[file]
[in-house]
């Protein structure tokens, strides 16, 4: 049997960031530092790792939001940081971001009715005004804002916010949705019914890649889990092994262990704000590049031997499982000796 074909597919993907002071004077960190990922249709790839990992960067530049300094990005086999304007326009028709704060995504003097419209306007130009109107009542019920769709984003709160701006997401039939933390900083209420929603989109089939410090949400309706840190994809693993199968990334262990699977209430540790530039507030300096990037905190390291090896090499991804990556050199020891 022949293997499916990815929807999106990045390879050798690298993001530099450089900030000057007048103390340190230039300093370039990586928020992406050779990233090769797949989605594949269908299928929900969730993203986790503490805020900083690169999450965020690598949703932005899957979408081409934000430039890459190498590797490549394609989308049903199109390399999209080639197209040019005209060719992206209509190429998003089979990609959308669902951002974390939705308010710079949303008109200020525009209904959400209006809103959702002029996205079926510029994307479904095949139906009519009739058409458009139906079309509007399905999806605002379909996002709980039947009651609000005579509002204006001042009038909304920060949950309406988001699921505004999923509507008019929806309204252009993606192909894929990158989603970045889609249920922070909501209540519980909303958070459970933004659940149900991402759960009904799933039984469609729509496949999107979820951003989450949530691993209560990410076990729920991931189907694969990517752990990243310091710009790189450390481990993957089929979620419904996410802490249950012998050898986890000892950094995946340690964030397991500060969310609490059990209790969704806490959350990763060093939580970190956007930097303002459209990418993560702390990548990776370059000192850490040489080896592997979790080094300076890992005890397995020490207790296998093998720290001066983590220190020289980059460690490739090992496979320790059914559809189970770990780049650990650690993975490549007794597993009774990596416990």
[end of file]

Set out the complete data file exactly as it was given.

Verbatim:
[in-house]
């Protein structure tokens, strides 16, 4: 049997960031530092790792939001940081971001009715005004804002916010949705019914890649889990092994262990704000590049031997499982000796 074909597919993907002071004077960190990922249709790839990992960067530049300094990005086999304007326009028709704060995504003097419209306007130009109107009542019920769709984003709160701006997401039939933390900083209420929603989109089939410090949400309706840190994809693993199968990334262990699977209430540790530039507030300096990037905190390291090896090499991804990556050199020891 022949293997499916990815929807999106990045390879050798690298993001530099450089900030000057007048103390340190230039300093370039990586928020992406050779990233090769797949989605594949269908299928929900969730993203986790503490805020900083690169999450965020690598949703932005899957979408081409934000430039890459190498590797490549394609989308049903199109390399999209080639197209040019005209060719992206209509190429998003089979990609959308669902951002974390939705308010710079949303008109200020525009209904959400209006809103959702002029996205079926510029994307479904095949139906009519009739058409458009139906079309509007399905999806605002379909996002709980039947009651609000005579509002204006001042009038909304920060949950309406988001699921505004999923509507008019929806309204252009993606192909894929990158989603970045889609249920922070909501209540519980909303958070459970933004659940149900991402759960009904799933039984469609729509496949999107979820951003989450949530691993209560990410076990729920991931189907694969990517752990990243310091710009790189450390481990993957089929979620419904996410802490249950012998050898986890000892950094995946340690964030397991500060969310609490059990209790969704806490959350990763060093939580970190956007930097303002459209990418993560702390990548990776370059000192850490040489080896592997979790080094300076890992005890397995020490207790296998093998720290001066983590220190020289980059460690490739090992496979320790059914559809189970770990780049650990650690993975490549007794597993009774990596416990």